black bar
NPS arrowhead National Park Service, Department of the Interior Office of Communications 1849 C Street NW Washington DC 20240
202-208-6843 phone, 202-219-0910 fax
National Park Service News Release


For Immediate Release:
June 09, 2010
Contact(s):   Kathy Kupper, 202-208-6843


Scott Emmerich Receives 2010 Harry Yount National Park Ranger Award

WASHINGTON, DC – Could you imagine a job where on any given day you might handle a wild cougar, rescue someone from the top of a mountain, fight a wildland fire, treat a heart attack victim, teach a winter survival class, or hike with an 80-pound pack through some of the most spectacular scenery known to man?

Those tasks are just some of the many duties performed by Glacier National Park Ranger Scott Emmerich. In recognition of a career of extraordinary accomplishments, Emmerich received the Harry Yount National Park Ranger Award for excellence in “rangering” during a Capitol Hill ceremony last night. The annual award is bestowed on a park ranger whose overall impact and record have promoted a high degree of awareness and appreciation for the ranger profession. The award, made possible by the National Park Foundation through a generous gift from Unilever, is named after the 19th-century outdoorsman considered the first park ranger.

“Much like the majestic scenery and abundant wildlife found in the park, Scott Emmerich is a constant in Glacier,” said National Park Service Deputy Director Mickey Fearn. “Every day for more than 20 years, Scott has performed tasks, big and small, seen and unseen, that protect the park’s resources and visitors.”

Emmerich has worked at Glacier since 1989. He currently serves as the North Fork District Ranger overseeing 9 employees, a quarter million acres of land, 170 miles of trail, 4 campgrounds, an entrance station, 4 lakes, 28 miles of a wild and scenic river, 18 miles of international border, a 20-mile section of the Continental Divide, 39 miles of roadway, 13 backcountry campgrounds, and several historic buildings and cabins.

Emmerich truly embraces every element of ranger life. His duties include visitor and resource protection, backcountry management, wildlife management, maintenance, safety, visitor education, and fee collection. He works and lives in an off-grid, rustic, and remote section of Glacier National Park. His wife Jan also works for the National Park Service as Glacier’s Chief of Concessions Management.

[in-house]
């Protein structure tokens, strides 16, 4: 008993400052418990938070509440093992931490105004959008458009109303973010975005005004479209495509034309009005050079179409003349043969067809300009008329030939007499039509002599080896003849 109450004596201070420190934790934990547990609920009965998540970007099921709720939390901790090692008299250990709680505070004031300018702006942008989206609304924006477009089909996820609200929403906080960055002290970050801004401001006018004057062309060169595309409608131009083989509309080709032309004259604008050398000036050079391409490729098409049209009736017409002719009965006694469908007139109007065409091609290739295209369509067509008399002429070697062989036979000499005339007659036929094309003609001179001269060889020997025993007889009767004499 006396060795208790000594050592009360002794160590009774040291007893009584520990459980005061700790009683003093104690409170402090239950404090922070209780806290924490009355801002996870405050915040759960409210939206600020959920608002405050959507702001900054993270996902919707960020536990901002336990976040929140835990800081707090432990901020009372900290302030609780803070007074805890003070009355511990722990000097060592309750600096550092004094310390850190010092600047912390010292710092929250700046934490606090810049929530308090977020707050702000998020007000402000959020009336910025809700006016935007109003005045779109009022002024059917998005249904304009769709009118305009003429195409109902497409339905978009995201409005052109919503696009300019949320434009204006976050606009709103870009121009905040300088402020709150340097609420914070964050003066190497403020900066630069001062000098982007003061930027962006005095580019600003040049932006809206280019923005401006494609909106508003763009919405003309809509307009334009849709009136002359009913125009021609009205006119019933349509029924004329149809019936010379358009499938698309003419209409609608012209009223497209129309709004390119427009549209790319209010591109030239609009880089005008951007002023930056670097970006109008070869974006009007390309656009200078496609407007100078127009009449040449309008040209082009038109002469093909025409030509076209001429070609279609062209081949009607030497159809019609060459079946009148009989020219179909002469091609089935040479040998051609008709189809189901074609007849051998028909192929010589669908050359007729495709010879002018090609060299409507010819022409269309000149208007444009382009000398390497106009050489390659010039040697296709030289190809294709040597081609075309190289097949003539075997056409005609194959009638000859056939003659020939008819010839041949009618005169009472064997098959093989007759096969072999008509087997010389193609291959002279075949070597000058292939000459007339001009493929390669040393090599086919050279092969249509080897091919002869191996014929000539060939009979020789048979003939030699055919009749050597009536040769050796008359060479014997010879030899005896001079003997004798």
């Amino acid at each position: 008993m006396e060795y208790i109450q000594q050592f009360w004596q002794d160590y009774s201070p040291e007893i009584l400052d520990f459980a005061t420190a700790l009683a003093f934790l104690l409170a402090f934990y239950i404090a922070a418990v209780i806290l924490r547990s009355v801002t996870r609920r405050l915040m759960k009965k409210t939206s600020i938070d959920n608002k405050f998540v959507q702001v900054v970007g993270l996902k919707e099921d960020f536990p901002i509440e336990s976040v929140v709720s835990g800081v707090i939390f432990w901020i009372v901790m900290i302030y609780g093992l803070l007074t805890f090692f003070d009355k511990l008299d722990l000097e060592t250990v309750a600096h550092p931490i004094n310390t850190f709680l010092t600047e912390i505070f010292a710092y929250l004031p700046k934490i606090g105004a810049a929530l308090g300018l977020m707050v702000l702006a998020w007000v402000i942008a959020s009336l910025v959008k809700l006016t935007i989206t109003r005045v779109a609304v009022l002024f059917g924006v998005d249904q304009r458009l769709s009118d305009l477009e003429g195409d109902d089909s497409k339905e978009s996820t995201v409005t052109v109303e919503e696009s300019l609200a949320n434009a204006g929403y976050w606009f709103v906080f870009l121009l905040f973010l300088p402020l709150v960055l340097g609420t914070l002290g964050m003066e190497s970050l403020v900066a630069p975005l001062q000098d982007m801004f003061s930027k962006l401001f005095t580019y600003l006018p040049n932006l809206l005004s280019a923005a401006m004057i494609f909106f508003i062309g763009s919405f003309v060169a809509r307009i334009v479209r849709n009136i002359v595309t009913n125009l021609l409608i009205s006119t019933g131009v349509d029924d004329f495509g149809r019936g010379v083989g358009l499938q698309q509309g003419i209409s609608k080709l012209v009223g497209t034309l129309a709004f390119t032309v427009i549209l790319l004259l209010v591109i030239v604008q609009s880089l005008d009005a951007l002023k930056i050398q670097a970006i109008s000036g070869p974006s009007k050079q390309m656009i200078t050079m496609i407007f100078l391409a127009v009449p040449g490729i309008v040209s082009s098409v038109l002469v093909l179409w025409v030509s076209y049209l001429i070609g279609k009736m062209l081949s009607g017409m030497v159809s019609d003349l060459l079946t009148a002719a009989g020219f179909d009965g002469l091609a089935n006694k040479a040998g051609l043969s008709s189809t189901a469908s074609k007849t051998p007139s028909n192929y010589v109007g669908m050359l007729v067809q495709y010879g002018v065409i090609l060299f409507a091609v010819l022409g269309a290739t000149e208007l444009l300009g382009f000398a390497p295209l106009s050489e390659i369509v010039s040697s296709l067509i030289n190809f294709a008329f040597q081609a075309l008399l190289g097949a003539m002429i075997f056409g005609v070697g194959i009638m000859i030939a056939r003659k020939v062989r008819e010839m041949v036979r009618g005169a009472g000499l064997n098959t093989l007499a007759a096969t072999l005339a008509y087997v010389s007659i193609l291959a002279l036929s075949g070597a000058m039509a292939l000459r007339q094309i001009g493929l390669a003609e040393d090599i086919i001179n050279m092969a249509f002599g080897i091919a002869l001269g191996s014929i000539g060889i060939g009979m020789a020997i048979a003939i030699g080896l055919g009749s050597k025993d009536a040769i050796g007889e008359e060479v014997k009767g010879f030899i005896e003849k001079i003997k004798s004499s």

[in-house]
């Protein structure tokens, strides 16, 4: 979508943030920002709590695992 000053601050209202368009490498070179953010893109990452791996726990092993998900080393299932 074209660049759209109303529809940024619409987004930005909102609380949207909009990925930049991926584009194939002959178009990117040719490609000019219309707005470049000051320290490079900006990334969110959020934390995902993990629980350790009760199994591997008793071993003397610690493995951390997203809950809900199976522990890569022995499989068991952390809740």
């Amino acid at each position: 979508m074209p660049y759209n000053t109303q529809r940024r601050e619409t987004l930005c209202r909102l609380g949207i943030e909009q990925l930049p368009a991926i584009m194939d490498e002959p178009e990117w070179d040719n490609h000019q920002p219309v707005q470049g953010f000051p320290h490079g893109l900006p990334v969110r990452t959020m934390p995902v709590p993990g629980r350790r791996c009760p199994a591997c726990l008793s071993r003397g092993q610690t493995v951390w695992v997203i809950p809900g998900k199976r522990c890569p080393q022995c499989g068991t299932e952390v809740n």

As a wildlife manager, Emmerich works hand-in-hand with researchers capturing, collaring, and tracking cougars, wolves, grizzly bears, black bears, coyotes, elk, and deer. He recalls his most memorable wildlife experience was holding, as gently as possible, an agitated 110-pound cougar by the tail while biologists administered a tranquilizer.

An accomplished rescue ranger and park medic, Emmerich has assisted people with medical emergencies and those who have gotten lost or injured while hiking, rock climbing, boating, swimming, or skiing. To this day he has vivid memories of arriving first on scene of a remote, mountainous single engine plane crash that killed two people and severely burned four others. He constantly strives to improve the park’s EMS, search and rescue, and law enforcement operations through training, practice sessions, and partnerships. He has established outstanding working relationships with the U.S. Forest Service, U.S. Border Patrol, Flathead County, local game wardens, and state biologists. He teaches winter survival courses, law enforcement tactics, first aid, and CPR. He is a frequent guest speaker at schools and civic meetings and believes strongly in community involvement with his roles in hunter education, youth soccer, the American Heart Association, the ALERT air ambulance program, and the Columbia Falls School Board.

When asked about his proudest career accomplishments, Emmerich touts the achievements of his staff and volunteers. “They are the most amazing and dedicated team a person could ever hope to assemble,” he said. The opportunities he’s had to work with and train young rangers just starting their careers are especially meaningful.

In accepting the award, Emmerich emphasized that “no one ranger is worthy of such an honor. It’s a team of people who help build and support every ranger who’s graced a National Park Service uniform – it starts with your family and encompasses teachers, peers, friends and leaders in your life. On behalf of the team of people who supported me and gave me every opportunity to succeed in my life and this profession, I thank you for the honor of accepting the Harry Yount Award 2010.”